34. Pearse JS, Bosch I (2002) Photoperiodic regulation of gametogenesis in the Antarctic sea star Odontaster validus Koehler: evidence for a circannual rhythm modulated by light. Invert Repro Dev 41:73–81Google Scholar
  35. Pearse JS, Lockhart SJ (2004) Reproduction in cold water: paradigm changes in the 20th century and a role for cidaroid sea urchins. Deep Sea Res II 51:1533–1549CrossRefGoogle Scholar
  36. Pearse JS, McClintock JB, Bosch I (1991) Reproduction of Antarctic benthic marine invertebrates: tempos, modes, and timing. Am Zool 31:65–80Google Scholar
  37. Peck LS, Colman JGA, Murray WA (2000) Growth and tissue mass cycles in the infaunal bivalve Yoldia eightsi at Signy Island, Antarctica. Polar Biol 23:420–428CrossRefGoogle Scholar
  38. Poulet YM, Lucas A, Gerard A (1988) Reproduction and larval development in two Pecten maximus (L.) populations from Brittany. J Exp Mar Biol Ecol 119:145–156CrossRefGoogle Scholar
  39. Poulin E, Palma AT, Féral J-P (2002) Evolutionary versus ecological success in Antarctic benthic invertebrates. Trends Ecol Evol 17:218–222CrossRefGoogle Scholar
  40. Powell DK, Tyler PA, Peck LS (2001) Effect of sperm concentratation and sperm ageing on fertilization success in the Antarctic soft-shelled clam Laternula elliptica and the Antarctic limpet Nacella concinna. Mar Ecol Prog Ser 215:191–200CrossRefGoogle Scholar
  41. Rivkin RB (1990) Seasonal patterns of planktonic production in McMurdo Sound, Antarctica. Am Zool 30:5–16Google Scholar
  42. Sastry AN (1979) Pelecypoda (excluding Ostreidae). In: Giese AC, Pearse JS (eds) Reproduction of marine invertebrates. Academic Press, New York, 5:113–265Google Scholar
  43. Saucedo PC, Rodríguez-Jaramillo C, Aldana-Avilés P, Monsalvo-Spencer THV, Monteforte M (2001) Gonadic conditioning of the calafia mother-of-pearl oyster, Pinctada mazatlanica (Hanley, 1856), under two temperature regimes. Aquaculture 195:103–119CrossRefGoogle Scholar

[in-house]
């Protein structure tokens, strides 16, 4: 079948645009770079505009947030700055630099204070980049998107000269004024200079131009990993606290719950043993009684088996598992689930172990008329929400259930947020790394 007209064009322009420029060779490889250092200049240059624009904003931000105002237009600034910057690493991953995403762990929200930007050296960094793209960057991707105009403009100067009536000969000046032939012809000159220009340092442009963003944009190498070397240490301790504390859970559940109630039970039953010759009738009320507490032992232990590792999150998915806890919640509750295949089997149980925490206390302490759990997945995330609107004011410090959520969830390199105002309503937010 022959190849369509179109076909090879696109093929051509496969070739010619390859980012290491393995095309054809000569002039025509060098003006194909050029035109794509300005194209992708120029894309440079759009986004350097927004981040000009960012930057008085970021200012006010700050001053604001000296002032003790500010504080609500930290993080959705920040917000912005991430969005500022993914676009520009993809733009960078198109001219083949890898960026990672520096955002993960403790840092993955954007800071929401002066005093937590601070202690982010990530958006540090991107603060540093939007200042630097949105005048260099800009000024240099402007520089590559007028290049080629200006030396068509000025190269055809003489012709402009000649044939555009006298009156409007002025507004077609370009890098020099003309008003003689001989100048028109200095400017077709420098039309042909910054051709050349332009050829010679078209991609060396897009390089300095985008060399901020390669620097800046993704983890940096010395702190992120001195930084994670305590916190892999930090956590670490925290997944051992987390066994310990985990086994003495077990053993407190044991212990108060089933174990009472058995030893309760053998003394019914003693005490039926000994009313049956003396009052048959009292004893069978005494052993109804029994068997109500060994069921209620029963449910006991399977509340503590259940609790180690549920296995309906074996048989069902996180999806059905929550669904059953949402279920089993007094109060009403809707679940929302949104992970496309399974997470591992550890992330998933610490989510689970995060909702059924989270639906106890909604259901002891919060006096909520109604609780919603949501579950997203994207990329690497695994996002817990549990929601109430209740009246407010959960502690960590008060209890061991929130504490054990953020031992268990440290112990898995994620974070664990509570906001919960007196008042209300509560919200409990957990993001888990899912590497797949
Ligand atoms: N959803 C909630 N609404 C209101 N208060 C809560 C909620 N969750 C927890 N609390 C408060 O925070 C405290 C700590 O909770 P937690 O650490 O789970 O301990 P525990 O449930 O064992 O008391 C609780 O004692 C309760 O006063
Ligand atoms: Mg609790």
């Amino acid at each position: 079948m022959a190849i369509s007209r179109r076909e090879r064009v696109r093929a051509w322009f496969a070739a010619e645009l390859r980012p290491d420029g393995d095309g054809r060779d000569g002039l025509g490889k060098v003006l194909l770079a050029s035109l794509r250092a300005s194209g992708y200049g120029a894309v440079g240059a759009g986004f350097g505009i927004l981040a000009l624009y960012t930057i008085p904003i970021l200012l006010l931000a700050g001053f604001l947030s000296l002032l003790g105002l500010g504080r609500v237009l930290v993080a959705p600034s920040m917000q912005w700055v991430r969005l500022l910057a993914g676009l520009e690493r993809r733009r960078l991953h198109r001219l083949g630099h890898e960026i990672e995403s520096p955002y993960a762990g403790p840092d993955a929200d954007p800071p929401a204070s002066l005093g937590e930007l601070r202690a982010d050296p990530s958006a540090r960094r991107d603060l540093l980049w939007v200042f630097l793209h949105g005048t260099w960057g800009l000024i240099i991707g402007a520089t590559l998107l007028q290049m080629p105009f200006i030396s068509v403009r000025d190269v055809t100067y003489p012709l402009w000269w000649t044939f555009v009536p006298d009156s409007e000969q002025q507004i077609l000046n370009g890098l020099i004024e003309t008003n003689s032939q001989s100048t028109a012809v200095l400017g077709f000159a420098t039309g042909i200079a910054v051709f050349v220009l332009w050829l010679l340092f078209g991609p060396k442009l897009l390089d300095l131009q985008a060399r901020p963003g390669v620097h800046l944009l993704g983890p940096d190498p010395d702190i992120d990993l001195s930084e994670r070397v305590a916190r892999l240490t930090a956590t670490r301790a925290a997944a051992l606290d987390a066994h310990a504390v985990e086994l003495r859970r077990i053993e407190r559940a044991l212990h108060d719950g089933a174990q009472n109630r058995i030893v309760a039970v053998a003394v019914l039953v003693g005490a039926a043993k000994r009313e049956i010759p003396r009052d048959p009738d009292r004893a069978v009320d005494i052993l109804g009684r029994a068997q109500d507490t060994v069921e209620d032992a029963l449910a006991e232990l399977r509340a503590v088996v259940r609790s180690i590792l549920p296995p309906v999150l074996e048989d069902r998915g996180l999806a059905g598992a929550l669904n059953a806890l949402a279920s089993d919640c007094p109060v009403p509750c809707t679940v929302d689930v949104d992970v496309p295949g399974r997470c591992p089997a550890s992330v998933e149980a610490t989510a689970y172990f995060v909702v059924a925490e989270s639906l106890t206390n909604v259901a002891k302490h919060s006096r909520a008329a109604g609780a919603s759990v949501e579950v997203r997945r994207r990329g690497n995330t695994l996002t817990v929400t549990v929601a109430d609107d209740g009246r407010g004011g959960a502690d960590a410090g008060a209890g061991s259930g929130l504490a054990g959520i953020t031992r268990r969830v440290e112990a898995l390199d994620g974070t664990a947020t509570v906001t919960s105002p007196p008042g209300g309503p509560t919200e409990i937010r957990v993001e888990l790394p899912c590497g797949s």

44. Seed R, Brown RA (1977) A comparison of the reproductive cycles of Modiolus modiolus (L.), Cerastoderma (= Cardium) edule (L.), and Mytilus edulis L. in Strangford Lough, Northern Ireland. Oecologia 30:173–188CrossRefGoogle Scholar
  45. Sokal RR, Rohlf FJ (1981) Biometry. The principles and practice of statistics in biological research, 2nd edn. W. H. Freeman and Co., San FranciscoGoogle Scholar
  46. Soniat TM, Ray SM (1985) Relationships between possible available food and the composition, condition and reproductive state of oysters from Galveston Bay, Texas. Contrib Mar Sci 28:109–121Google Scholar
  47. Strathmann RR (1990) Why life histories evolve differently in the sea. Am Zool 30:197–207Google Scholar
  48. Strathmann RR (1993) Hypotheses on the origins of marine larvae. A Rev Ecol Syst 24:89–117CrossRefGoogle Scholar
  49. Strohmeier T, Duinker A, Lie Q (2000) Seasonal variations in chemical composition of the female gonad and storage organs in Pecten maximus (L.) suggesting that somatic and reproductive growth are separated in time. J Shellfish Res 19:741–747Google Scholar
  50. Thompson RJ (1972) Feeding and metabolism in the mussel Mytilus edulis. L. PhD Thesis, University of LeicesterGoogle Scholar
  51. Thorson G (1950) Reproductive and larval ecology of marine bottom invertebrates. Biol Rev 25:1–45CrossRefGoogle Scholar
  52. Urban H-J, Mercuri G (1998) Population dynamics of the bivalve Laternula elliptica from Potter Cove, King George Island, South Shetland Islands. Antartic Sci 10:153–160Google Scholar
  53. Yonge CM (1937) Evolution and adaptation in the digestive system of the Metazoa. Biol Rev 12:87–115CrossRefGoogle Scholar
  54. Yonge CM (1946) Digestion of animals by Lamellibranchs. Nature 157:729CrossRefGoogle Scholar

Copyright information

© Springer-Verlag 2008

Authors and Affiliations

  1. 1.Marine Living Resources Research DepartmentKorea Ocean Research and Development Institute (KORDI)SeoulRepublic of Korea
  2. 2.Korea Polar Research Institute (KOPRI) of KORDIIncheonRepublic of Korea
  3. 3.School of Applied Marine ScienceCheju National UniversityJejuRepublic of Korea

Personalised recommendations